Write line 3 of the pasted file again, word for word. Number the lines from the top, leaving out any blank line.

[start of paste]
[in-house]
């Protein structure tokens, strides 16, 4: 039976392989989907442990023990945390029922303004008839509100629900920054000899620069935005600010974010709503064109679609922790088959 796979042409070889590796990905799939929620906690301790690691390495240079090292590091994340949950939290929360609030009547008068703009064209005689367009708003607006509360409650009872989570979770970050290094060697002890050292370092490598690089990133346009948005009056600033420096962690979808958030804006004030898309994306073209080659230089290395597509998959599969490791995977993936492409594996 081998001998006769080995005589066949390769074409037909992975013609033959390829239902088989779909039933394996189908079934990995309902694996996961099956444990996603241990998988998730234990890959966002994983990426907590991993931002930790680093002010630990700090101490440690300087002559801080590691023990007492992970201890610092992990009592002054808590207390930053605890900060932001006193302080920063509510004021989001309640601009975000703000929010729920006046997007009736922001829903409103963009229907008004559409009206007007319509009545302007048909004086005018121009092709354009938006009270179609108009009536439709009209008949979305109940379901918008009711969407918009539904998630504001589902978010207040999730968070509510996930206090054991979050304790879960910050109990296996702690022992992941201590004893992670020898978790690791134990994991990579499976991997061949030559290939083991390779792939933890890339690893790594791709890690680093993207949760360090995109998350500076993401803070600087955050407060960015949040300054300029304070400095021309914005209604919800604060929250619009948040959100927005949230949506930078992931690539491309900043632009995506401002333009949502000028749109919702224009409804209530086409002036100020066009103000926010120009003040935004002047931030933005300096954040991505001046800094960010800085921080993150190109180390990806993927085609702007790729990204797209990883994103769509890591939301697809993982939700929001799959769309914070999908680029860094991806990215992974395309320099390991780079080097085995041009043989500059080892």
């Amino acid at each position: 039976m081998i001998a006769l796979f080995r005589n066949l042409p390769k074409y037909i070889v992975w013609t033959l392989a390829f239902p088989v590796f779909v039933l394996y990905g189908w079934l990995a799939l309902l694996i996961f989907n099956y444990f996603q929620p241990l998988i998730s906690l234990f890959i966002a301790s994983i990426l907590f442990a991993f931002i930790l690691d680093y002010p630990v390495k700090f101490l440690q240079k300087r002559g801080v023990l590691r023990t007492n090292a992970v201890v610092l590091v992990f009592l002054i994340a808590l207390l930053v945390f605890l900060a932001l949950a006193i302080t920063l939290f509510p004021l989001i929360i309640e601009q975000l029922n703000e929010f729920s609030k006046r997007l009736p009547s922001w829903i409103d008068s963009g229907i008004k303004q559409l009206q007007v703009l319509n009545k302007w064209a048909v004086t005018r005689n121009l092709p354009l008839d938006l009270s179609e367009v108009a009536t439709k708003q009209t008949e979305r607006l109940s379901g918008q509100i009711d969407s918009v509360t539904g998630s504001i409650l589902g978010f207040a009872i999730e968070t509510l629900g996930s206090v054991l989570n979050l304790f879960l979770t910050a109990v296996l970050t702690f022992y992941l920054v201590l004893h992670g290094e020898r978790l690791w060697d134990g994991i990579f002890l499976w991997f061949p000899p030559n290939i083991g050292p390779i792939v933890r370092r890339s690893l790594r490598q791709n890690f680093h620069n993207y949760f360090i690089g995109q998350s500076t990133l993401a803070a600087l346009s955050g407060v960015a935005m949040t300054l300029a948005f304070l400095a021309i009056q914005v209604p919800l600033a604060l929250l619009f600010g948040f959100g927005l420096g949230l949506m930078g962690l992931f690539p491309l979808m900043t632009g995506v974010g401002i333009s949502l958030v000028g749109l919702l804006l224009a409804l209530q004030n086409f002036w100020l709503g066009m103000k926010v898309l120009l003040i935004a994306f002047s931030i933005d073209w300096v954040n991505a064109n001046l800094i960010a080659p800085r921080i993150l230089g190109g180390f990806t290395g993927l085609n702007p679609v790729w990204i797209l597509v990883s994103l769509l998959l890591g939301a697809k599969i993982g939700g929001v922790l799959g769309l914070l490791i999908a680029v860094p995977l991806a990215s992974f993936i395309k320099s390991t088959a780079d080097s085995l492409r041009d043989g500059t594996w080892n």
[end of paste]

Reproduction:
């Amino acid at each position: 039976m081998i001998a006769l796979f080995r005589n066949l042409p390769k074409y037909i070889v992975w013609t033959l392989a390829f239902p088989v590796f779909v039933l394996y990905g189908w079934l990995a799939l309902l694996i996961f989907n099956y444990f996603q929620p241990l998988i998730s906690l234990f890959i966002a301790s994983i990426l907590f442990a991993f931002i930790l690691d680093y002010p630990v390495k700090f101490l440690q240079k300087r002559g801080v023990l590691r023990t007492n090292a992970v201890v610092l590091v992990f009592l002054i994340a808590l207390l930053v945390f605890l900060a932001l949950a006193i302080t920063l939290f509510p004021l989001i929360i309640e601009q975000l029922n703000e929010f729920s609030k006046r997007l009736p009547s922001w829903i409103d008068s963009g229907i008004k303004q559409l009206q007007v703009l319509n009545k302007w064209a048909v004086t005018r005689n121009l092709p354009l008839d938006l009270s179609e367009v108009a009536t439709k708003q009209t008949e979305r607006l109940s379901g918008q509100i009711d969407s918009v509360t539904g998630s504001i409650l589902g978010f207040a009872i999730e968070t509510l629900g996930s206090v054991l989570n979050l304790f879960l979770t910050a109990v296996l970050t702690f022992y992941l920054v201590l004893h992670g290094e020898r978790l690791w060697d134990g994991i990579f002890l499976w991997f061949p000899p030559n290939i083991g050292p390779i792939v933890r370092r890339s690893l790594r490598q791709n890690f680093h620069n993207y949760f360090i690089g995109q998350s500076t990133l993401a803070a600087l346009s955050g407060v960015a935005m949040t300054l300029a948005f304070l400095a021309i009056q914005v209604p919800l600033a604060l929250l619009f600010g948040f959100g927005l420096g949230l949506m930078g962690l992931f690539p491309l979808m900043t632009g995506v974010g401002i333009s949502l958030v000028g749109l919702l804006l224009a409804l209530q004030n086409f002036w100020l709503g066009m103000k926010v898309l120009l003040i935004a994306f002047s931030i933005d073209w300096v954040n991505a064109n001046l800094i960010a080659p800085r921080i993150l230089g190109g180390f990806t290395g993927l085609n702007p679609v790729w990204i797209l597509v990883s994103l769509l998959l890591g939301a697809k599969i993982g939700g929001v922790l799959g769309l914070l490791i999908a680029v860094p995977l991806a990215s992974f993936i395309k320099s390991t088959a780079d080097s085995l492409r041009d043989g500059t594996w080892n």